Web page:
Indonesia Two-Year Bond Yield Drops Toward Record Low on Inflows

Indonesia’s bonds gained, pushing the two-year yield to within three basis points of a record low, after global funds pumped money into the nation’s debt.

Overseas investors added 2.17 trillion rupiah ($224 million) to their local-currency sovereign holdings this month through March 8, finance ministry data show. Some 33 percent of the notes are owned by foreign funds, near the highest proportion in a year. The nation’s 10-year bonds yield 5.36 percent, compared with 3.72 percent for Philippine notes and 3.65 percent for Thai securities.

“Great demand from investors seeking to tap Indonesia’s higher yields, compared with other countries in Southeast Asia, will see bonds keep rallying,” said Nurul Eti Nurbaeti, the Jakarta-based head of treasury research at PT Bank Negara Indonesia. “The inflows have been steady so we aren’t too concerned over the high proportion of foreign holdings.”

The yield on Indonesia’s 11 percent bonds due October 2014 fell six basis points, or 0.06 percentage point, from March 11 to 4.21 percent as of 9:05 a.m. in Jakarta, prices from the Inter Dealer Market Association show. That was the biggest drop since Jan. 23 and is close to the 4.18 percent record-low for benchmark two-year notes reached on Feb. 15, 2012. Local markets were closed yesterday for a holiday.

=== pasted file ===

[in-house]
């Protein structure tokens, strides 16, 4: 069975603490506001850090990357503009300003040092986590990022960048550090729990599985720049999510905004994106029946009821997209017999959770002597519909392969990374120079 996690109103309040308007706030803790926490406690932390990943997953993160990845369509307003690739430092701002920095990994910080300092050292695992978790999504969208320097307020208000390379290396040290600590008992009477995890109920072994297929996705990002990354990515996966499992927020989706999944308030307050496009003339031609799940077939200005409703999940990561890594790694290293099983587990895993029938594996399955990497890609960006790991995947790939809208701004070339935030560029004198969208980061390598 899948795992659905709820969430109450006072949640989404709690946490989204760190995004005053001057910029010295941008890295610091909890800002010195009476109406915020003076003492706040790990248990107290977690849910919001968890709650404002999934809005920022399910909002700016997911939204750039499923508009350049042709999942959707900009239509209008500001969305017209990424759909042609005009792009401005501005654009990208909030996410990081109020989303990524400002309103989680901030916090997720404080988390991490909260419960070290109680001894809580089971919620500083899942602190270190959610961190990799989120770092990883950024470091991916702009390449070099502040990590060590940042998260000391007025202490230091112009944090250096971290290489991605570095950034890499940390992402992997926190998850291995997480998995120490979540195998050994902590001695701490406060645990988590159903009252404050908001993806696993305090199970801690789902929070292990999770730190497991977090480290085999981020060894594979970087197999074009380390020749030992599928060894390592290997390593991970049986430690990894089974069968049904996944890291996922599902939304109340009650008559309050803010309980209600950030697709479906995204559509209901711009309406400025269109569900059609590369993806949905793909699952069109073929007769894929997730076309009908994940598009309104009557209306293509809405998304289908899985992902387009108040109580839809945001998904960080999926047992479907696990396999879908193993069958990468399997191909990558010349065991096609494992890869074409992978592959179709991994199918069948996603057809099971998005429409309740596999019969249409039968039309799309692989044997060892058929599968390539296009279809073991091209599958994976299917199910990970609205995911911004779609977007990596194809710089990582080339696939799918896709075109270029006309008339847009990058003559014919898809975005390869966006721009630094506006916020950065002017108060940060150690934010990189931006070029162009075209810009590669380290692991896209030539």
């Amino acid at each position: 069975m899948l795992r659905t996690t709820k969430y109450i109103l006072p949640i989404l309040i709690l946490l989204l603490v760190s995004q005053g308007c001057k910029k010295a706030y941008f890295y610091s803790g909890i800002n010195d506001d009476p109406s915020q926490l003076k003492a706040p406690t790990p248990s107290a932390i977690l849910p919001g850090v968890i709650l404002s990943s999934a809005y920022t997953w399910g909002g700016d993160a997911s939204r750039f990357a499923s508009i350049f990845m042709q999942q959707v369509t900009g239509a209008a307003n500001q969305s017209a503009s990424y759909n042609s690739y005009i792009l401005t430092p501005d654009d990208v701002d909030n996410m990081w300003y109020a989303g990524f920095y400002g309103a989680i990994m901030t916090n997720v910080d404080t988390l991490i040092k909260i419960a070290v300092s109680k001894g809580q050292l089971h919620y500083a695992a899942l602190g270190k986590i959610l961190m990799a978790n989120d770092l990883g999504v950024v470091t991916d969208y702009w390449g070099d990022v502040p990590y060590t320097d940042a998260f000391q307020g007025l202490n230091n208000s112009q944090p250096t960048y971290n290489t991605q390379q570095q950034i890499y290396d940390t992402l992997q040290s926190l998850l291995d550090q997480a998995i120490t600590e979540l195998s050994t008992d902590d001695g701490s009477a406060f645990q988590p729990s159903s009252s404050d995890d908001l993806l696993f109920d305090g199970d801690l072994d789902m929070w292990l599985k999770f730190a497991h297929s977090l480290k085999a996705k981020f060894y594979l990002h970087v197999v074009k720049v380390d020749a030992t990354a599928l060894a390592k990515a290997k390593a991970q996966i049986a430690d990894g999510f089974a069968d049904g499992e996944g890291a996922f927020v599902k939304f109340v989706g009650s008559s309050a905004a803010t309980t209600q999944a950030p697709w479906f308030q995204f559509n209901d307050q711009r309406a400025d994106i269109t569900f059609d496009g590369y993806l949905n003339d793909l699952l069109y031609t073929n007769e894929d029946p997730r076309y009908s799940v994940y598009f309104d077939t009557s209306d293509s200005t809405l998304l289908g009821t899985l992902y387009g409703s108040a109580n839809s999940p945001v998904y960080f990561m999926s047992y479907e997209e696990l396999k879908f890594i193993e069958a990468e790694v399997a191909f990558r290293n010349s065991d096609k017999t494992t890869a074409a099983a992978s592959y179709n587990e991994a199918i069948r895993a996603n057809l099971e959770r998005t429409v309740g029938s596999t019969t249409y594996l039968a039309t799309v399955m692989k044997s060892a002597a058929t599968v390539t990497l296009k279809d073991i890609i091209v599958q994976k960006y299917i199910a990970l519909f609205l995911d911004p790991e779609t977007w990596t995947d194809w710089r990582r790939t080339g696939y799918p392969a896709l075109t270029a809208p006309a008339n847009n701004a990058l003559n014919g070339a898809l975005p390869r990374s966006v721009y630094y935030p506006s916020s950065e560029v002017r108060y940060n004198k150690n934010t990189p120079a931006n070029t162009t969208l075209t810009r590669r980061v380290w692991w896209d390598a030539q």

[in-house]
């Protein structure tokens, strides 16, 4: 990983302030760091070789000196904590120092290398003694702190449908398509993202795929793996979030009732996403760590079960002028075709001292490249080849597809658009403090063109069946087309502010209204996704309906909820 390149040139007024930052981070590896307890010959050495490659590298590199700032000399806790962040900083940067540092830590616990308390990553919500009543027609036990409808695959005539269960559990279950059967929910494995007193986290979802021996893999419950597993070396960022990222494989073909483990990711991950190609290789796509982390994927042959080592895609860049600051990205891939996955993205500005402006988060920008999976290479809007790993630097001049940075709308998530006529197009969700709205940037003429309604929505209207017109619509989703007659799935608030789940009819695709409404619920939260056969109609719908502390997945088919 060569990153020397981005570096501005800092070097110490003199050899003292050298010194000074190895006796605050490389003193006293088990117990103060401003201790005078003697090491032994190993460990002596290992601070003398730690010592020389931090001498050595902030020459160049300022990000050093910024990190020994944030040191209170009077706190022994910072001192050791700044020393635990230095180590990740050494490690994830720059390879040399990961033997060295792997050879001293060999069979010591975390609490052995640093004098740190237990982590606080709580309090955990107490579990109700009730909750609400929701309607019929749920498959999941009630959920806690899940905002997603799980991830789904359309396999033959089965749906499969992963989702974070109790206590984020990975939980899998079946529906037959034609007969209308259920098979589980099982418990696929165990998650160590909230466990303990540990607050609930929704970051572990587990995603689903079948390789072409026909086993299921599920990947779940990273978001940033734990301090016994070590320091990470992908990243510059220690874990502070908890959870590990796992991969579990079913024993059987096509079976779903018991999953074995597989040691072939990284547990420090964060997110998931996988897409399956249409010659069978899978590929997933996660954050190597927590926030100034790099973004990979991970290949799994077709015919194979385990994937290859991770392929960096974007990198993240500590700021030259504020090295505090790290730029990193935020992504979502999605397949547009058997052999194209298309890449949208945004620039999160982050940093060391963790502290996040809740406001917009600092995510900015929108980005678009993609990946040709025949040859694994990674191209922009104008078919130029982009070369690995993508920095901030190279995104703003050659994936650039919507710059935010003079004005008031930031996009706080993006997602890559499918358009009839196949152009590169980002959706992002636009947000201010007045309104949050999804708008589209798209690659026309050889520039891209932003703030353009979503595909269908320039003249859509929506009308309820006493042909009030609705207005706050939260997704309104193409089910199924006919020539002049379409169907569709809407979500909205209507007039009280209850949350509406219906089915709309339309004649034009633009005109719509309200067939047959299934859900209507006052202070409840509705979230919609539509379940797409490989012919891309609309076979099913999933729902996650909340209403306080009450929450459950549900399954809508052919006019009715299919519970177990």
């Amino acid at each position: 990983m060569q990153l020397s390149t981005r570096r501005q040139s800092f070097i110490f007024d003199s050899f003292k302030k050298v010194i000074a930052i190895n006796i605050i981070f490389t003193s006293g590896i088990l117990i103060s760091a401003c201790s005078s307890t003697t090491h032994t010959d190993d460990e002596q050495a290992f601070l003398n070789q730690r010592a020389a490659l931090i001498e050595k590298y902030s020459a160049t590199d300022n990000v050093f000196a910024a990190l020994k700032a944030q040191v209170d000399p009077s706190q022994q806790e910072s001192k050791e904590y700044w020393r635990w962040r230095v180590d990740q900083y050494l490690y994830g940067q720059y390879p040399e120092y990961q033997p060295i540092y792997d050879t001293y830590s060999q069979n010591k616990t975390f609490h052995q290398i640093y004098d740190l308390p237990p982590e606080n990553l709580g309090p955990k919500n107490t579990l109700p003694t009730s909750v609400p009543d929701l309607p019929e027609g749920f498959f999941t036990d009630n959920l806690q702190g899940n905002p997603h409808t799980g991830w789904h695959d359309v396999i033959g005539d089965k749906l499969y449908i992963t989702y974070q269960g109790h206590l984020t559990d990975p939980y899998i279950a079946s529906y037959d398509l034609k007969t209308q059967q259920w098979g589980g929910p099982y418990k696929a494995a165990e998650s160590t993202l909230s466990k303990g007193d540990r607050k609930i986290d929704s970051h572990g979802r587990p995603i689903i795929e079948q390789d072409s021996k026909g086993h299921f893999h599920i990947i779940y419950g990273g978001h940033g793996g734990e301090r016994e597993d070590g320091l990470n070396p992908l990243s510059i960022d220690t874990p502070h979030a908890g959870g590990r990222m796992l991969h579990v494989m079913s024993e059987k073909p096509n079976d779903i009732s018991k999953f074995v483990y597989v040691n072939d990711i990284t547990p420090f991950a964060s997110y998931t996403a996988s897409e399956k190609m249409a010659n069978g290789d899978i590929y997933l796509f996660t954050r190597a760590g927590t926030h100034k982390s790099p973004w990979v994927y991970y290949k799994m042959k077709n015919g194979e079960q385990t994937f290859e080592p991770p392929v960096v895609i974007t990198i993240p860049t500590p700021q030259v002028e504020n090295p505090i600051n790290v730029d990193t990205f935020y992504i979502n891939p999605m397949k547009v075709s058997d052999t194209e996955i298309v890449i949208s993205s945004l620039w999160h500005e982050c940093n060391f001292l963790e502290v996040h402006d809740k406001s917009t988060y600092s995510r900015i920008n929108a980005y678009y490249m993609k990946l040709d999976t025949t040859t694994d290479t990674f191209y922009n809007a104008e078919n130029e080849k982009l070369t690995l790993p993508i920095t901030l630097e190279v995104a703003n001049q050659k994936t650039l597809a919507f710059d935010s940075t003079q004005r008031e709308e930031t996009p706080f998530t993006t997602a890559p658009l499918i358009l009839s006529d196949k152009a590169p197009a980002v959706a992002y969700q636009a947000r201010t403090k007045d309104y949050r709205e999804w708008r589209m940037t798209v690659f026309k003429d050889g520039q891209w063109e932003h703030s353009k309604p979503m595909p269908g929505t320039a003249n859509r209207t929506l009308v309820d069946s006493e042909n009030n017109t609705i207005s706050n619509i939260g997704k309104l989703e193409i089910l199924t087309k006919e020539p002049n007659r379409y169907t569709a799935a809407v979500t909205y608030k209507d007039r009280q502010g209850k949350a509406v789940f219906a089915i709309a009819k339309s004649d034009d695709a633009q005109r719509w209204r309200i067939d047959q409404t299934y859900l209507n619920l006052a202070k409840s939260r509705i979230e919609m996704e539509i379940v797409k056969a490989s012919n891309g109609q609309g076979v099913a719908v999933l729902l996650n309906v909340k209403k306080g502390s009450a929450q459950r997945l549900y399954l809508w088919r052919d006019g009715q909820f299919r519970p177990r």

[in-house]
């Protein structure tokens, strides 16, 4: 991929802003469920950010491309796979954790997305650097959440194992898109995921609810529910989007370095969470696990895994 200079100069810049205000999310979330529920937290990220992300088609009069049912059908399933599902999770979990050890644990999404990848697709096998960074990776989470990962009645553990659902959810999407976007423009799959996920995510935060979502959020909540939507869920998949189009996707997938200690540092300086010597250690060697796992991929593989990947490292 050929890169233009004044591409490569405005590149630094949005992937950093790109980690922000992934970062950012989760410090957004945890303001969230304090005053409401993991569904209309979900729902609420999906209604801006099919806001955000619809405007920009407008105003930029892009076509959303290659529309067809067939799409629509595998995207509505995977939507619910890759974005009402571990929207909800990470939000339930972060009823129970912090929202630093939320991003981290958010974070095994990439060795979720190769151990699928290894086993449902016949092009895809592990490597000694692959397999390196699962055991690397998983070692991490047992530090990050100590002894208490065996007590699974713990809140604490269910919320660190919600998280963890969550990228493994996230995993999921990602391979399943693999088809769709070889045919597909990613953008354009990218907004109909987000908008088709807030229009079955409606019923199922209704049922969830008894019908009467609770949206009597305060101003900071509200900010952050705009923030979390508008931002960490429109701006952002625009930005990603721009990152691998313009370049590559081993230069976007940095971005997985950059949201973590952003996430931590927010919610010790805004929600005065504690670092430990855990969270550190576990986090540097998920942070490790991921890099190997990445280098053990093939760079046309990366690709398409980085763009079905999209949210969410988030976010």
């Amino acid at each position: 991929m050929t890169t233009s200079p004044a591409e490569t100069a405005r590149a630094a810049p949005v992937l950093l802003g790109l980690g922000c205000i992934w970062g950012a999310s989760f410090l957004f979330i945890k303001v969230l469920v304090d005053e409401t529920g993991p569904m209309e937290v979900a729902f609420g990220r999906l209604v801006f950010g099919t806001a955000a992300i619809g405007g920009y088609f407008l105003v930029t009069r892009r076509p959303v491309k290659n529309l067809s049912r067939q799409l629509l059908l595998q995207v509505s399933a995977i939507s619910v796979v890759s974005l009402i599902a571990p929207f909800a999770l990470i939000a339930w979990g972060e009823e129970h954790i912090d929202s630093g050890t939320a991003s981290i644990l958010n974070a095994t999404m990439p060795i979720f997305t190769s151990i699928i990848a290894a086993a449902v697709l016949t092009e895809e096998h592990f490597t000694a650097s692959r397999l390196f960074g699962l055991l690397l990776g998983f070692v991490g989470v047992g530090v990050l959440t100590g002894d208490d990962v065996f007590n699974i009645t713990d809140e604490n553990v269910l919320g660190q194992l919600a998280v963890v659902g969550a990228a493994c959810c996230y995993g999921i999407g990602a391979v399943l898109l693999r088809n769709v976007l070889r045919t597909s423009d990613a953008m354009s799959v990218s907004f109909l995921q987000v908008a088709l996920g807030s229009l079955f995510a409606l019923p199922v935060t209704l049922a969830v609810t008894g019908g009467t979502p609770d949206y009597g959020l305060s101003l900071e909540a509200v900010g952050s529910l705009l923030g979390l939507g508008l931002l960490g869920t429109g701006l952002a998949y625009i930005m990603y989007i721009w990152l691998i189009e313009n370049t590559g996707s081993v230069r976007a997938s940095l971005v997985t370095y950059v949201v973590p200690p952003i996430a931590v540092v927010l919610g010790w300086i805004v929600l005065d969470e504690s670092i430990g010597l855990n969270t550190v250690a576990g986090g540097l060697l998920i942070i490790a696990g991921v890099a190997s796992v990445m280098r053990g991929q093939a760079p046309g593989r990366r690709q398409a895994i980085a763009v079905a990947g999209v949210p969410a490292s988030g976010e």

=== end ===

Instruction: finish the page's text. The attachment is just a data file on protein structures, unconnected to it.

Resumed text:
HSBC Holdings Plc is overweight on Indonesian debt as a rally in government securities elsewhere in the region makes it more likely that the nation’s notes will be next, Hong Kong- based rates strategist Pin Ru Tan said in an interview.

The finance ministry plans to sell 7 trillion rupiah of bonds at an auction today, according to a statement on its website.

Rupiah Steady

The rupiah was steady at 9,700 per dollar from March 11, prices from local banks compiled by Bloomberg show. The spot rate was at a 0.1 percent premium to the one-month non- deliverable forwards, which declined 0.1 percent to 9,713, data compiled by Bloomberg show.

A daily fixing used to settle the derivative contracts was set at 9,687 per dollar yesterday by the Association of Banks in Singapore, compared with 9,691 the previous day. Today’s fixing will be published at 11:30 a.m. in the city-state.

The rupiah’s one-month implied volatility, which measures expected exchange-rate swings used to price options, was little changed at 5.68 percent.

To contact the reporter on this story: Yudith Ho in Jakarta at yho35@bloomberg.net

To contact the editor responsible for this story: James Regan at jregan19@bloomberg.net

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